Racial Differences in Mortgage Refinancing, Distress, and Housing Wealth Accumulation during COVID-19
Abstract: The COVID-19 pandemic was characterized by both high refinancing volumes and high rates of mortgage nonpayment. Refinancing activity differed significantly across racial and ethnic groups, and we show that the benefits from the lower interest rate environment were not shared equally. Compared to white borrowers, Black and Hispanic mortgage borrowers experienced higher rates of nonpayment, which reflected both a greater transition into nonpayment status for Black and Hispanic borrowers and a lower likelihood of resuming payments. However, strong house price appreciation in recent years, particularly in 2020, means that foreclosure risk is lower for past-due borrowers as compared to the 2007–10 period. In addition, borrowers in nonpayment have significantly higher credit scores now than in the 2007–10 period, in part thanks to the widespread availability of forbearance for federally backed mortgages.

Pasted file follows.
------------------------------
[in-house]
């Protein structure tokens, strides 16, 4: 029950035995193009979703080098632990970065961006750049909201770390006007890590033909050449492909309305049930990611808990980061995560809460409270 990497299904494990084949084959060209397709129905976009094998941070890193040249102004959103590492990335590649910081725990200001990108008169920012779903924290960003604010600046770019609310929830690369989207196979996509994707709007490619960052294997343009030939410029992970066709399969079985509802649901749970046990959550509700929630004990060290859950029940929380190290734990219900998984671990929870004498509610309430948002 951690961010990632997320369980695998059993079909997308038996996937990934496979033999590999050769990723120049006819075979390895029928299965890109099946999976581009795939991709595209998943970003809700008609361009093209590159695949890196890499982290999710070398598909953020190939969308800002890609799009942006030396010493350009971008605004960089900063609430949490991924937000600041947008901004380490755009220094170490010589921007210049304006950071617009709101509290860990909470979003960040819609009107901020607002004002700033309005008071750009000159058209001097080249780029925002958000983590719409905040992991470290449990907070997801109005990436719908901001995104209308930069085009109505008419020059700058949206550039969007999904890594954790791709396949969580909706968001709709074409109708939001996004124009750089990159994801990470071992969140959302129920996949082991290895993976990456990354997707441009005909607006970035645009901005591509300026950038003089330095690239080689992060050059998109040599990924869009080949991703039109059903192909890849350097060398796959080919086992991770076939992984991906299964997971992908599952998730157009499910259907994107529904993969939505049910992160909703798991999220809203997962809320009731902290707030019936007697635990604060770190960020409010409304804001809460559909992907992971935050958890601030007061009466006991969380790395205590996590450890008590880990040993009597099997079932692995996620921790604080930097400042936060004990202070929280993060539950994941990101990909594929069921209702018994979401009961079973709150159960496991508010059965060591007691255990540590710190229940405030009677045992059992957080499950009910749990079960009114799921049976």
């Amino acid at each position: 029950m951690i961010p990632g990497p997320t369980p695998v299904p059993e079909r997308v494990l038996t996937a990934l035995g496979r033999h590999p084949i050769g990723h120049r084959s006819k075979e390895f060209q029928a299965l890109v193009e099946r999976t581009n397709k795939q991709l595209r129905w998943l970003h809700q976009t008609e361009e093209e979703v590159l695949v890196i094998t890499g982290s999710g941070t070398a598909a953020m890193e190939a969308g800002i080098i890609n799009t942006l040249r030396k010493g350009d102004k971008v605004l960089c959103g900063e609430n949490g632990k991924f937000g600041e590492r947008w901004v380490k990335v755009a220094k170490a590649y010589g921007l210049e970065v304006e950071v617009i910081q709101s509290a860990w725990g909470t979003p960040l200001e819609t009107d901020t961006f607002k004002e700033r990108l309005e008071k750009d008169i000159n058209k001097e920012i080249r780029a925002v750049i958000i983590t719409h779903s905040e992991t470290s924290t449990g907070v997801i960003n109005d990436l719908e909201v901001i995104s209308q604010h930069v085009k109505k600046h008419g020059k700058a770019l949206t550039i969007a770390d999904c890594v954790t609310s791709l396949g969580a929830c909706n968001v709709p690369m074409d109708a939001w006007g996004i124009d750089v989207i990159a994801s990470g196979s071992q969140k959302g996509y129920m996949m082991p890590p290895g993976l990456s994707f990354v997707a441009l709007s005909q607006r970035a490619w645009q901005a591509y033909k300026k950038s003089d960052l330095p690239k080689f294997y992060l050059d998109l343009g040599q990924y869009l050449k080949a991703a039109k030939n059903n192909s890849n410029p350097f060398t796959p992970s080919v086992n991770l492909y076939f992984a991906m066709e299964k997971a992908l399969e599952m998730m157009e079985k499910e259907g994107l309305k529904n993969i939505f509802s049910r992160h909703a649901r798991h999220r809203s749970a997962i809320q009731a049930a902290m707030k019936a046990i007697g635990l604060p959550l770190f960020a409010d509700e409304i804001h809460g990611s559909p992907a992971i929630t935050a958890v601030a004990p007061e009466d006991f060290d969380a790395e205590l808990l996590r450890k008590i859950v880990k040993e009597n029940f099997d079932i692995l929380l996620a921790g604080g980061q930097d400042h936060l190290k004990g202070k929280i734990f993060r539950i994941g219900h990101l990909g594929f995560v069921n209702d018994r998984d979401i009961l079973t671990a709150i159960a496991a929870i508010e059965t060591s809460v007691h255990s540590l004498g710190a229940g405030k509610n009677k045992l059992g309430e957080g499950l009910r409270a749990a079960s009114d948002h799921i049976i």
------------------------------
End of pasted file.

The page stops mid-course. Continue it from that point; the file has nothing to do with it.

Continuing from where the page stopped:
File(s): File format is application/pdf https://www.atlantafed.org/-/media/documents/research/publications/policy-hub/2021/06/22/06-racial-differences-in-mortgage-refinancing.pdf
Provider: Federal Reserve Bank of Atlanta
Part of Series: Policy Hub
Publication Date: 2021-06-22